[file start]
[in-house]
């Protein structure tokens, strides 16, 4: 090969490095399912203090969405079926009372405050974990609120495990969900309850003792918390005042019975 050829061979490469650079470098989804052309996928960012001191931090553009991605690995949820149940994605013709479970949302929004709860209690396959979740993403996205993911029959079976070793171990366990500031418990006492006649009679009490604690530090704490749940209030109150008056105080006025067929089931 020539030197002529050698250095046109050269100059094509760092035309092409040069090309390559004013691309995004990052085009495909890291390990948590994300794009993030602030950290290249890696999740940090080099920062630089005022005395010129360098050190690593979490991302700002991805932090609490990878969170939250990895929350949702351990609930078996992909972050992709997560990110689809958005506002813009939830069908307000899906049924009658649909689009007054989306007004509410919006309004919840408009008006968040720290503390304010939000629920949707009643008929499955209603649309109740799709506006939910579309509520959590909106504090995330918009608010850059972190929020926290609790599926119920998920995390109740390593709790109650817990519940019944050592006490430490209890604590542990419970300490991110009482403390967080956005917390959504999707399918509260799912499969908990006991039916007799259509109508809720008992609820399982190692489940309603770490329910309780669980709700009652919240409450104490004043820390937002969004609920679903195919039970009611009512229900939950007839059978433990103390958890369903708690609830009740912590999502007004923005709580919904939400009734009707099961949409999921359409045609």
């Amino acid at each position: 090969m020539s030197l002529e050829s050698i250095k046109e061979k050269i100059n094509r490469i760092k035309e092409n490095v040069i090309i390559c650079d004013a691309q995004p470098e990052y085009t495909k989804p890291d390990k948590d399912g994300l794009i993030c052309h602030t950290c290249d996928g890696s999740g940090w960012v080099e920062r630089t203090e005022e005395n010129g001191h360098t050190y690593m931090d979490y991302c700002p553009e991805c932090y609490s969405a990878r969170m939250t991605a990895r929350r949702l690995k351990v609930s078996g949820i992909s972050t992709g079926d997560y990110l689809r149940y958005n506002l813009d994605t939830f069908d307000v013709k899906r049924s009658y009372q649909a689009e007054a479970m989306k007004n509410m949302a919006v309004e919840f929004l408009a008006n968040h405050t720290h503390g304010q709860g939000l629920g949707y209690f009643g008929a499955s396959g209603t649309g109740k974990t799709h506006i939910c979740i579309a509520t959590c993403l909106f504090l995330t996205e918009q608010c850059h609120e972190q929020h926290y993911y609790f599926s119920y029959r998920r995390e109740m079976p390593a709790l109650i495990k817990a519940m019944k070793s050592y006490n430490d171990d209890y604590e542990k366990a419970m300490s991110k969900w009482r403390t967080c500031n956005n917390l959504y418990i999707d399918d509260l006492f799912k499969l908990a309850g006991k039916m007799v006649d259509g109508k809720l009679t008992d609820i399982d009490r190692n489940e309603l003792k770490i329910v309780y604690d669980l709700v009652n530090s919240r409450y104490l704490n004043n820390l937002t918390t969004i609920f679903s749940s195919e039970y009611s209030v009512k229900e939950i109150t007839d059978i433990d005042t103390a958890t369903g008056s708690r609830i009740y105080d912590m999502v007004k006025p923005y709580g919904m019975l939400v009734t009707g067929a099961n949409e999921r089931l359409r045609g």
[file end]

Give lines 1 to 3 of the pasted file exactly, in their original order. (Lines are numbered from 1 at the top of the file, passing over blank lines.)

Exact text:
[in-house]
């Protein structure tokens, strides 16, 4: 090969490095399912203090969405079926009372405050974990609120495990969900309850003792918390005042019975 050829061979490469650079470098989804052309996928960012001191931090553009991605690995949820149940994605013709479970949302929004709860209690396959979740993403996205993911029959079976070793171990366990500031418990006492006649009679009490604690530090704490749940209030109150008056105080006025067929089931 020539030197002529050698250095046109050269100059094509760092035309092409040069090309390559004013691309995004990052085009495909890291390990948590994300794009993030602030950290290249890696999740940090080099920062630089005022005395010129360098050190690593979490991302700002991805932090609490990878969170939250990895929350949702351990609930078996992909972050992709997560990110689809958005506002813009939830069908307000899906049924009658649909689009007054989306007004509410919006309004919840408009008006968040720290503390304010939000629920949707009643008929499955209603649309109740799709506006939910579309509520959590909106504090995330918009608010850059972190929020926290609790599926119920998920995390109740390593709790109650817990519940019944050592006490430490209890604590542990419970300490991110009482403390967080956005917390959504999707399918509260799912499969908990006991039916007799259509109508809720008992609820399982190692489940309603770490329910309780669980709700009652919240409450104490004043820390937002969004609920679903195919039970009611009512229900939950007839059978433990103390958890369903708690609830009740912590999502007004923005709580919904939400009734009707099961949409999921359409045609």
């Amino acid at each position: 090969m020539s030197l002529e050829s050698i250095k046109e061979k050269i100059n094509r490469i760092k035309e092409n490095v040069i090309i390559c650079d004013a691309q995004p470098e990052y085009t495909k989804p890291d390990k948590d399912g994300l794009i993030c052309h602030t950290c290249d996928g890696s999740g940090w960012v080099e920062r630089t203090e005022e005395n010129g001191h360098t050190y690593m931090d979490y991302c700002p553009e991805c932090y609490s969405a990878r969170m939250t991605a990895r929350r949702l690995k351990v609930s078996g949820i992909s972050t992709g079926d997560y990110l689809r149940y958005n506002l813009d994605t939830f069908d307000v013709k899906r049924s009658y009372q649909a689009e007054a479970m989306k007004n509410m949302a919006v309004e919840f929004l408009a008006n968040h405050t720290h503390g304010q709860g939000l629920g949707y209690f009643g008929a499955s396959g209603t649309g109740k974990t799709h506006i939910c979740i579309a509520t959590c993403l909106f504090l995330t996205e918009q608010c850059h609120e972190q929020h926290y993911y609790f599926s119920y029959r998920r995390e109740m079976p390593a709790l109650i495990k817990a519940m019944k070793s050592y006490n430490d171990d209890y604590e542990k366990a419970m300490s991110k969900w009482r403390t967080c500031n956005n917390l959504y418990i999707d399918d509260l006492f799912k499969l908990a309850g006991k039916m007799v006649d259509g109508k809720l009679t008992d609820i399982d009490r190692n489940e309603l003792k770490i329910v309780y604690d669980l709700v009652n530090s919240r409450y104490l704490n004043n820390l937002t918390t969004i609920f679903s749940s195919e039970y009611s209030v009512k229900e939950i109150t007839d059978i433990d005042t103390a958890t369903g008056s708690r609830i009740y105080d912590m999502v007004k006025p923005y709580g919904m019975l939400v009734t009707g067929a099961n949409e999921r089931l359409r045609g």